IMPORTANT FACTS ON
THE ISRAELI SUPREME COURT RULING IN FAVOR OF
THE MUSEUM OF TOLERANCE JERUSALEM
1. Following the unanimous decision of the Israeli Supreme Court in favor of the Center for Human Dignity, Museum of Tolerance Jerusalem, the project has now resumed construction in the heart of West Jerusalem.
The Museum is not being built on the nearby Mamilla cemetery, but on the adjacent site which, for nearly a half-century, served as Jerusalem's municipal car park where every day hundreds of Jews, Christians, and Muslims parked their cars. Electric, cable and sewer lines were laid below the ground.
During all this time, not a single Muslim group or individual, including today's most vociferous critics said a word in protest although they argued before the Court that they had known all along it was a Muslim cemetery, yet they kept silent for nearly a half-century.
2. This is not only the opinion of the Simon Wiesenthal Center but also the opinion of the government of Israel, the City of Jerusalem, and the Antiquities Authority – an independent agency responsible for cemeteries and archaeological sites – all of whom presented their opinions to the Supreme Court.
Israel’s position before the Court
“The State agrees with the project owners [Simon Wiesenthal Center] that the claim of the Petitioners [Al-Aqsa Corporation] was tainted by a lengthy delay in filing... Starting from the beginning of the 1960’s without any objection being heard from any parties in the Muslim community...the planning procedures on the compound were carried out lawfully without any objection based on a claim of the sanctity of the site as a cemetery.”
“In the opinion of the state, the solutions that were proposed by the project owners for dealing with the remains of the graves reflect a proper balance between giving proper protection to the value of the dignity of the dead in an area where the remains of graves have been found, on the one hand, and the necessity of development and building in the various parts of Israel, and especially in Jerusalem, on the other.”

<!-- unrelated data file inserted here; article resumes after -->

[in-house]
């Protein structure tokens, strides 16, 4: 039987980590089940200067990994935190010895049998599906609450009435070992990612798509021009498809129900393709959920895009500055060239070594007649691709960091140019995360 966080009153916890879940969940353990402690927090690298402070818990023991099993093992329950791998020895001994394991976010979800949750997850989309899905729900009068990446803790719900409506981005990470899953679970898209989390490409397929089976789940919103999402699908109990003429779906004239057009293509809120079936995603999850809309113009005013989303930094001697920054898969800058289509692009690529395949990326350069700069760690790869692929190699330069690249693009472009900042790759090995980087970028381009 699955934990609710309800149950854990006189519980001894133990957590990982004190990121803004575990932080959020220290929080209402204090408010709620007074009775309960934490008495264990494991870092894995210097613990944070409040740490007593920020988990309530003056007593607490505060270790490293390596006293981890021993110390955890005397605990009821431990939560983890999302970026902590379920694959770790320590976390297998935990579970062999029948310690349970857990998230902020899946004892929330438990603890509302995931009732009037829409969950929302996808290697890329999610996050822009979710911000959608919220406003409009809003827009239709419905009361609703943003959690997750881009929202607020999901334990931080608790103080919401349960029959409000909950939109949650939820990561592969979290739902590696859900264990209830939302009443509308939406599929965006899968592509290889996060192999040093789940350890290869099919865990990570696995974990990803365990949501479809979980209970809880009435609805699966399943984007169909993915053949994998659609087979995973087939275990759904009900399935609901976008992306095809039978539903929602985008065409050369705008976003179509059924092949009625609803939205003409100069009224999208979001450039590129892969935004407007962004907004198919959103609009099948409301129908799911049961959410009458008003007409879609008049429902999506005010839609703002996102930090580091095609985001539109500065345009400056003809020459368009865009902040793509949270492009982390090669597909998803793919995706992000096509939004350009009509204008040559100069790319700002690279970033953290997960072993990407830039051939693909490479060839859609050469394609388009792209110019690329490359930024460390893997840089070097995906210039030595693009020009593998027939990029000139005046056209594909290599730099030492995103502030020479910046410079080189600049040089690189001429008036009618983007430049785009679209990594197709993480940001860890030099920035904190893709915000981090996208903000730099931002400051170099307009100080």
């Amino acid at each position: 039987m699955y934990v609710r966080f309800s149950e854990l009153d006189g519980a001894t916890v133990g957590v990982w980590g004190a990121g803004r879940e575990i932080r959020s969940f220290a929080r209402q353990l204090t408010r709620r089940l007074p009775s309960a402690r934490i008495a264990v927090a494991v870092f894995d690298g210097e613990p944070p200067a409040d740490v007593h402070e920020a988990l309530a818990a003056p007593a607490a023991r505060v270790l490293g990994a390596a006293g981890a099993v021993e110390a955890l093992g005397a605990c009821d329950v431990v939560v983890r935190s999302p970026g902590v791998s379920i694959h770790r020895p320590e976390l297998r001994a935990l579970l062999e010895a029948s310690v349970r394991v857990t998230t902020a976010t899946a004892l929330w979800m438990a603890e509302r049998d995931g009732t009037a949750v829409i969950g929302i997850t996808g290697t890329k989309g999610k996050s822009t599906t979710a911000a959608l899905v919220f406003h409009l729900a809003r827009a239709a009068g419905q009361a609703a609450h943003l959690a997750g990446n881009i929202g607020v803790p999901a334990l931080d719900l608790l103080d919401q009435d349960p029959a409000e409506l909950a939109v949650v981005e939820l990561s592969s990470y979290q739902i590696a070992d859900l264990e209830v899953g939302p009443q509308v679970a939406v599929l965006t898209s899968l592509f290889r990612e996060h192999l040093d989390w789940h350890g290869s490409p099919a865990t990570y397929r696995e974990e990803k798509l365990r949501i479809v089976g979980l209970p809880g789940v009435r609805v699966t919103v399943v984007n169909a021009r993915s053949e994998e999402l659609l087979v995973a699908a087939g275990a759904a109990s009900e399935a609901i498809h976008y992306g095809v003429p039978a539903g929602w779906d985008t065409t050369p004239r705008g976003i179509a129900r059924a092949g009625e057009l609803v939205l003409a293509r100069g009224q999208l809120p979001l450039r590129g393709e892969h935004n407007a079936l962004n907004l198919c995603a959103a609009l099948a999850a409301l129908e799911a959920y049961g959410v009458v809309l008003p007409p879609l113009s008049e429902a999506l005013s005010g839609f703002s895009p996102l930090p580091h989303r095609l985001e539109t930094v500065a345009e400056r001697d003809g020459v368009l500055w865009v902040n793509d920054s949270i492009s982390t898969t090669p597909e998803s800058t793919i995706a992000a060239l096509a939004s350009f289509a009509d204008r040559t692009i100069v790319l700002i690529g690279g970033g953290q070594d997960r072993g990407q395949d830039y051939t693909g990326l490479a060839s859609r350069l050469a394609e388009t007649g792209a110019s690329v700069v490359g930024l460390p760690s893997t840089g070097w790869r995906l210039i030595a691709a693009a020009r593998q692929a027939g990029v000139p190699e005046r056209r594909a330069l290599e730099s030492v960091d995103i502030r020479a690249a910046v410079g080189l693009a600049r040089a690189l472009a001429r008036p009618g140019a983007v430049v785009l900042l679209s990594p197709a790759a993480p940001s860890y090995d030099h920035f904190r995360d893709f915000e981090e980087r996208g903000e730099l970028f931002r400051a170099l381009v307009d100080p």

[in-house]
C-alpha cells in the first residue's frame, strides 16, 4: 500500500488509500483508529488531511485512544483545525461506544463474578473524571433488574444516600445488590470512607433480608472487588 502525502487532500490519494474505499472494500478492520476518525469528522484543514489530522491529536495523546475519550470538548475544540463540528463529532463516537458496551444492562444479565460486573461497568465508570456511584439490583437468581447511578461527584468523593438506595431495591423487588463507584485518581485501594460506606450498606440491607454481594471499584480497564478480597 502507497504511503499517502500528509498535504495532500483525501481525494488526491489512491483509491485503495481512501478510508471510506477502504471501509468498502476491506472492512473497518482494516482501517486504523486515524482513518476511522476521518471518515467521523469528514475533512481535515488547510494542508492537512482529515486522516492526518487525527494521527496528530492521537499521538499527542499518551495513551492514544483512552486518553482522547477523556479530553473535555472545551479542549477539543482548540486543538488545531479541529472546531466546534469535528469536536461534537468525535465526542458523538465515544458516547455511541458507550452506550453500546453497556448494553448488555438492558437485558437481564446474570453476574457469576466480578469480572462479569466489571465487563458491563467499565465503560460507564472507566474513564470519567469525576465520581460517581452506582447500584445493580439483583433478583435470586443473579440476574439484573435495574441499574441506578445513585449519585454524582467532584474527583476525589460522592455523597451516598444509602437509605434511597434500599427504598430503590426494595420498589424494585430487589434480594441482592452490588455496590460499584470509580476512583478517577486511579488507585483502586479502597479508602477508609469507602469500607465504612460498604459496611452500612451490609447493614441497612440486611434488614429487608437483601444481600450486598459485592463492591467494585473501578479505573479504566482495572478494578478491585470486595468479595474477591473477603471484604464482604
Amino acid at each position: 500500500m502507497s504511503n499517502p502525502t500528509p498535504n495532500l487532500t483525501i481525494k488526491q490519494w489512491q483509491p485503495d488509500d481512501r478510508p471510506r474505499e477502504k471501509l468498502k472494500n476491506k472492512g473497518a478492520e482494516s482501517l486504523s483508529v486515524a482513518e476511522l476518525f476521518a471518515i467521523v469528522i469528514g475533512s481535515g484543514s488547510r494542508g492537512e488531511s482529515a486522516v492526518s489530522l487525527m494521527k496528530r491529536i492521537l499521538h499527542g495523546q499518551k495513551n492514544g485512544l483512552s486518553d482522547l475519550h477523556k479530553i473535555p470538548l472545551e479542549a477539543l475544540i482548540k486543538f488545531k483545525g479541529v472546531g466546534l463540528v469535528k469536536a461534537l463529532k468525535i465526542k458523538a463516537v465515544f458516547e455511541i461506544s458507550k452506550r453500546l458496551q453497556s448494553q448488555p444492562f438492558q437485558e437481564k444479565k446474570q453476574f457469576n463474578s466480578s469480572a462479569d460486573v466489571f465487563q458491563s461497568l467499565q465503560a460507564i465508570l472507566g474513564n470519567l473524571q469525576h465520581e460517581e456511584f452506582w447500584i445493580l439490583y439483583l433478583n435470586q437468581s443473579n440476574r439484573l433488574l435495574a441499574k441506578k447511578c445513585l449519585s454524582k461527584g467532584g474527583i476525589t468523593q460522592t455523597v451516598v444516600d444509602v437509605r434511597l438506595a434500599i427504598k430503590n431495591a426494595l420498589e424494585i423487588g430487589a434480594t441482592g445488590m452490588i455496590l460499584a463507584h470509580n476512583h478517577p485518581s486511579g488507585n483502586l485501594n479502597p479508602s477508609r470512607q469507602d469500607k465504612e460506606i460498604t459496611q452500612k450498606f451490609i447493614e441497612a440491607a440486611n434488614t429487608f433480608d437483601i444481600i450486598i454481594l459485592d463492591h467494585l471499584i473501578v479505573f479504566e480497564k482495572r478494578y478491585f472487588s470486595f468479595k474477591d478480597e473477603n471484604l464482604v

City of Jerusalem’s position before the Court
“The Jerusalem municipality agrees with the main arguments of the project owners and the State.” Shalom Goldstein, a political advisor to the Mayor of Jerusalem, on east Jerusalem affairs during the years 1995-2004, told the Court, “that to the best of his memory from his childhood the Museum compound was sometimes used for circus tents and entertainment attractions.” “The opposition to the building is in fact a political ploy which is motivated behind the scenes by Sheikh Raad Salah [Head of the Islamic Movement’s northern branch].”
Antiquities Authority’s position before the Court
“...the action of removing graves from their original site is done as a matter of course ... and despite the importance of the Mamilla cemetery as a site of antiquities, already in the Mandate period [1920’s] parts of the area of the cemetery were used for development purposes...the Palace Hotel compound, [built by the Grand Mufti] the car parks that were built on the museum compound, the construction of the Bet Agron [journalist’s]building and even the building of the Experimental School that is situated to the west of the museum compound...were constructed over the years on the area of the Mamilla cemetery, without any objection from any party.”
“Documents prove…the existence of building plans on the area of the cemetery that were prepared with the approval of the Muslims themselves as can be seen in correspondence from 1946.”
Major Paragraphs from the Supreme Court’s Decision
“Details of the planning procedures on the museum compound from 1960 onward show that for almost fifty years the compound has not been a part of the cemetery, both in the normative sense and in the practical sense, and it was used for various public purposes. It was classified as an open public area and a road, an underground car park, two buildings on top of the car park, and finally the Museum of Tolerance were planned for it. During all those years no one raised any claim, on even one occasion, that the planning procedures violated the sanctity of the site, or that they were contrary to law as a result of the historical and religious uniqueness of the site.”
"Israel is a small strip of land, of great antiquity, with a history that extends over thousands of years...” “For decades this area was not regarded as a cemetery by the general public or by the Muslim community... no one denied this position."